The purpose of this study is to apply Andersen’s Behavioral Model of Health Service Use to men’s prisons to assess the direct and indirect effects of inmate predisposing characteristics through multiple types of need. Also examined are the effects of prison-specific enabling factors and the variation in use of health services across prisons. This study uses a nationally representative U.S. sample of men incarcerated in state prisons (n = 8816) and generalized structural equation and multilevel modeling. Five types of need—medical condition, illness, dental problem, unintentional injury, and intentional injury—are assessed for their association with use of health services.
Findings indicate that a number of inmate predisposing (age, race, education) and vulnerability (mood/anxiety disorder,) characteristics are associated with use of health services but are partially mediated by enabling and need factors. Each type of medical need has strong direct effects with mood/anxiety disorder emerging as the strongest total effect (including both direct effects and indirect effects through need). There is significant variation in rates of health service utilization across prisons that is not accounted for by the prison-level factors included in the multilevel model.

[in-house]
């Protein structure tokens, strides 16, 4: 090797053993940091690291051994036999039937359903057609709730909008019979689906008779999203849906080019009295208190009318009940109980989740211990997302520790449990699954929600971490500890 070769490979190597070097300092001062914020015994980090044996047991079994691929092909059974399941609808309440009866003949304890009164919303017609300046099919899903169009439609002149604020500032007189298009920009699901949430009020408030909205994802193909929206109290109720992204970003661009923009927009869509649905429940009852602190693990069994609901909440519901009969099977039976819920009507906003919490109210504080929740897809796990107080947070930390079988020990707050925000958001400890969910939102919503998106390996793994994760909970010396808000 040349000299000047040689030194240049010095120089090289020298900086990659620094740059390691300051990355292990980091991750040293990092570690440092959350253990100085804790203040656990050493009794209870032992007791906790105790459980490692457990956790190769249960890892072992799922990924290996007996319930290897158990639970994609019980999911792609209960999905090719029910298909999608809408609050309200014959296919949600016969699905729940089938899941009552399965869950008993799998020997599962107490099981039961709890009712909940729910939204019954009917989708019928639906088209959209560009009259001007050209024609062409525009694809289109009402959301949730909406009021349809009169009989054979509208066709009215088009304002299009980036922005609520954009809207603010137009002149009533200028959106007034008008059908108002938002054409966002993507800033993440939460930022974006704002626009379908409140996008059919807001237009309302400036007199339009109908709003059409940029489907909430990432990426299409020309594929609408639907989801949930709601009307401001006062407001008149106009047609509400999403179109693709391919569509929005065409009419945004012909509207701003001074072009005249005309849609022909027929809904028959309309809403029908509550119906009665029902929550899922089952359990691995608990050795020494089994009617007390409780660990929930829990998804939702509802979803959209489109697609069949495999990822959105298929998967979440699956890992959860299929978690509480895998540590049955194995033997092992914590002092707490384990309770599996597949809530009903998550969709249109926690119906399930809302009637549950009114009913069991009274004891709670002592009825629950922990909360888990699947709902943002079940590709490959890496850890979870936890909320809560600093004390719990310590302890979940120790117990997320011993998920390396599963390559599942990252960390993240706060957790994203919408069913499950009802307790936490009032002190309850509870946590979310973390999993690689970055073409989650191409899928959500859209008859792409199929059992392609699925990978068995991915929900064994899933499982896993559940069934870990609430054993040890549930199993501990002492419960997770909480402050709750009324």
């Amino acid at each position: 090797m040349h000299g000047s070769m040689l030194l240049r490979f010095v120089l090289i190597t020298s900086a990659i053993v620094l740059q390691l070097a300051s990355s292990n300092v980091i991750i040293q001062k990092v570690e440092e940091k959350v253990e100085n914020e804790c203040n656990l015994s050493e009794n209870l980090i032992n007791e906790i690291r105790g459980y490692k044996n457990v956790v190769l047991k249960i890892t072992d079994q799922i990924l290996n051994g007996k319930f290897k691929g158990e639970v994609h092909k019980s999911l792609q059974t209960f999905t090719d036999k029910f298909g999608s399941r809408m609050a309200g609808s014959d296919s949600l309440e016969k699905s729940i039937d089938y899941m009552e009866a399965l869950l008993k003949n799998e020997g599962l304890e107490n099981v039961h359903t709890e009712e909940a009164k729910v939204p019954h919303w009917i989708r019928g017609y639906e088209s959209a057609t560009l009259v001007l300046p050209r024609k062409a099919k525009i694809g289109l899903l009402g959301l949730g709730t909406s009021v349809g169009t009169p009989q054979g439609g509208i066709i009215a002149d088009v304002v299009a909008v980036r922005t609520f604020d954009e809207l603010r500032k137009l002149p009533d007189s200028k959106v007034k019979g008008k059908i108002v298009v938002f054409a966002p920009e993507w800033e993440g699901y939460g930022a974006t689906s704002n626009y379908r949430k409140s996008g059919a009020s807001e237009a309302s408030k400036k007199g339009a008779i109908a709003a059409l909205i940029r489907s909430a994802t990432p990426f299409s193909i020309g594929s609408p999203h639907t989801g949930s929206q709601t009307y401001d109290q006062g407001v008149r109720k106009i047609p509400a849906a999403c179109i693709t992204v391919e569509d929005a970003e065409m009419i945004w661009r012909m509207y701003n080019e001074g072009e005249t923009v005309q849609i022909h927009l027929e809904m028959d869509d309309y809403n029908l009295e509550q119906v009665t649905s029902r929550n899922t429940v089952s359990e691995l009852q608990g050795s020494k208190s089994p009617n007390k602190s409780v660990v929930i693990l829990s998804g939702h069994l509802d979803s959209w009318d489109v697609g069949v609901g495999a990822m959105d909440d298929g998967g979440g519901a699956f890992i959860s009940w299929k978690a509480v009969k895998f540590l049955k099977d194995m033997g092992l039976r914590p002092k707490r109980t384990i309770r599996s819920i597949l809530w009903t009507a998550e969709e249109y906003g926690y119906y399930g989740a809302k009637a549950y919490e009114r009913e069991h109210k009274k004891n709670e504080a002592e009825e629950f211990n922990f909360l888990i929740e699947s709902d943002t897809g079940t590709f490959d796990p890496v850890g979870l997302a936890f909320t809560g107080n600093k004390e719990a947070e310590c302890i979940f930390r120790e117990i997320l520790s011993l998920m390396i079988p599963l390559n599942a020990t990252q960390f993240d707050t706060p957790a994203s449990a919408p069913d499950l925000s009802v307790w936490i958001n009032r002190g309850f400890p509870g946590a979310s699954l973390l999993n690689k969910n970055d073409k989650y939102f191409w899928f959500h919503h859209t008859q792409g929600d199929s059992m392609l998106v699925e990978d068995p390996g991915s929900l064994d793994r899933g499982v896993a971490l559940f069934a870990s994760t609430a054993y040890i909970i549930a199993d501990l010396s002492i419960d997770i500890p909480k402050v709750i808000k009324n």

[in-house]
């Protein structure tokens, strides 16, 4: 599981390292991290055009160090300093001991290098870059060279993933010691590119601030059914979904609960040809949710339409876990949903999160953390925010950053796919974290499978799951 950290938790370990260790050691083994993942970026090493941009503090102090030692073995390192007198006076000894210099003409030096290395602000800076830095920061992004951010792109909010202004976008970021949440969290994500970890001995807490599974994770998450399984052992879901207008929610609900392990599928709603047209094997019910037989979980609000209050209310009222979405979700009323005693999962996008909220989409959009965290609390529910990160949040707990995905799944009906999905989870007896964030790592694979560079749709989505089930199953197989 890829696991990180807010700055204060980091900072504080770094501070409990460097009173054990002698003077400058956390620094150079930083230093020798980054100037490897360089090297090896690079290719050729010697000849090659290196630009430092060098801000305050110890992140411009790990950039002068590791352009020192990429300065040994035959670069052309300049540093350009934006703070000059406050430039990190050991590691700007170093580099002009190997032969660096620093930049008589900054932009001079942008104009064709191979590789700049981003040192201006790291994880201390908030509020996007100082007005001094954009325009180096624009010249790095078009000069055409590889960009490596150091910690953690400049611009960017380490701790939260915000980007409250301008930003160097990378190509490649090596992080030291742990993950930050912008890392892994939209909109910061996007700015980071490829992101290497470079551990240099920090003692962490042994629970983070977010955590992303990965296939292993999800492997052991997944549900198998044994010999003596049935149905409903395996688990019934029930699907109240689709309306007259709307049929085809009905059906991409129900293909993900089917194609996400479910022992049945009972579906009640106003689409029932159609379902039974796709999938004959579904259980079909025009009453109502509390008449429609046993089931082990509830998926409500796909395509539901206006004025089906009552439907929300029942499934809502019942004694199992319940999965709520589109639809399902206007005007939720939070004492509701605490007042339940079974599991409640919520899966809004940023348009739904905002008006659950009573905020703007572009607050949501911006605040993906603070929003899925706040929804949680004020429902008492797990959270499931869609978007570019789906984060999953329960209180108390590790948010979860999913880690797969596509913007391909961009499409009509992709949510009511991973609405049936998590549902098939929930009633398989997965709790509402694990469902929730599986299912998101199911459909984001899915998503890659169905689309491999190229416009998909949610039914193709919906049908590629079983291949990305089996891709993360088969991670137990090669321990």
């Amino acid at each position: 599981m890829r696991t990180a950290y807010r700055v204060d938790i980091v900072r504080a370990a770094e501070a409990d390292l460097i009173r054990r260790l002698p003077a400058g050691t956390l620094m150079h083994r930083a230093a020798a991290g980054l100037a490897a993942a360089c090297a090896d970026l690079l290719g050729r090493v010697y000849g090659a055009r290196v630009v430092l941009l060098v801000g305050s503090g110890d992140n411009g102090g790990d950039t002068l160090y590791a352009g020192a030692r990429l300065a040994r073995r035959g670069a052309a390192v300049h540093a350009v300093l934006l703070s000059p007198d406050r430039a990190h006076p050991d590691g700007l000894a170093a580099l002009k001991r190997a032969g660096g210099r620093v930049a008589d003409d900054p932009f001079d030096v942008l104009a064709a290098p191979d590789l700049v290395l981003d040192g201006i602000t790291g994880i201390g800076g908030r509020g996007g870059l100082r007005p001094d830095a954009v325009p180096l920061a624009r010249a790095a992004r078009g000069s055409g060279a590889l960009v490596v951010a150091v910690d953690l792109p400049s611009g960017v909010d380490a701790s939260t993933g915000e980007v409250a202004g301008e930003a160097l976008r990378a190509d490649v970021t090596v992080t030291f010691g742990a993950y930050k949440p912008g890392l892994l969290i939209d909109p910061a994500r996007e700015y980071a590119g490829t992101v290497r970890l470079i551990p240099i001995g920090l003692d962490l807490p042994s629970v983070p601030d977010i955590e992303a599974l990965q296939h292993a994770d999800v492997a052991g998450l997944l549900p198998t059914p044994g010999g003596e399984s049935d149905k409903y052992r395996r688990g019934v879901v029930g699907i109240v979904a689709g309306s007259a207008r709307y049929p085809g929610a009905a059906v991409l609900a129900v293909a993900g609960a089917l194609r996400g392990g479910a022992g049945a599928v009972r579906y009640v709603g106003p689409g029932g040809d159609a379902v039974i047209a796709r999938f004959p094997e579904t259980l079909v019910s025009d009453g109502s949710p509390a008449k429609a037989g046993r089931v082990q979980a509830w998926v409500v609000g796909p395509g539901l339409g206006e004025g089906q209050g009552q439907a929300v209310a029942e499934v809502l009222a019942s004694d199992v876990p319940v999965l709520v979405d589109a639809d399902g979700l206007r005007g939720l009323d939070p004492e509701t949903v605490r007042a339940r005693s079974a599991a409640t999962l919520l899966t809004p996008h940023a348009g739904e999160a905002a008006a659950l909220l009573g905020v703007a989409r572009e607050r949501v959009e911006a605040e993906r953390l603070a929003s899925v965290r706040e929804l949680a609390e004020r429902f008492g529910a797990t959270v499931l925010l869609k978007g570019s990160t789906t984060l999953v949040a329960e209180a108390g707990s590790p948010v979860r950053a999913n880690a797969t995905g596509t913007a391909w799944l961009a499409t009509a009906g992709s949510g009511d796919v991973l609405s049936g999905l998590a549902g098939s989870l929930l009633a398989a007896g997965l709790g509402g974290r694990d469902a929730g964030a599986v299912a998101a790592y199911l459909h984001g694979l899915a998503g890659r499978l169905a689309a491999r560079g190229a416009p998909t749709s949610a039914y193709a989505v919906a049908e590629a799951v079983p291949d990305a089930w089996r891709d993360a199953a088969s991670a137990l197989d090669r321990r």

The varying patterns of health service use across prisons suggest that incarceration may be an important circumstance that shapes health. In other words, where someone is incarcerated may influence their ability to access and use services in response to medical need. It is important that prisons provide integrated services for inmates with mood/anxiety disorder given high comorbidity with other health conditions.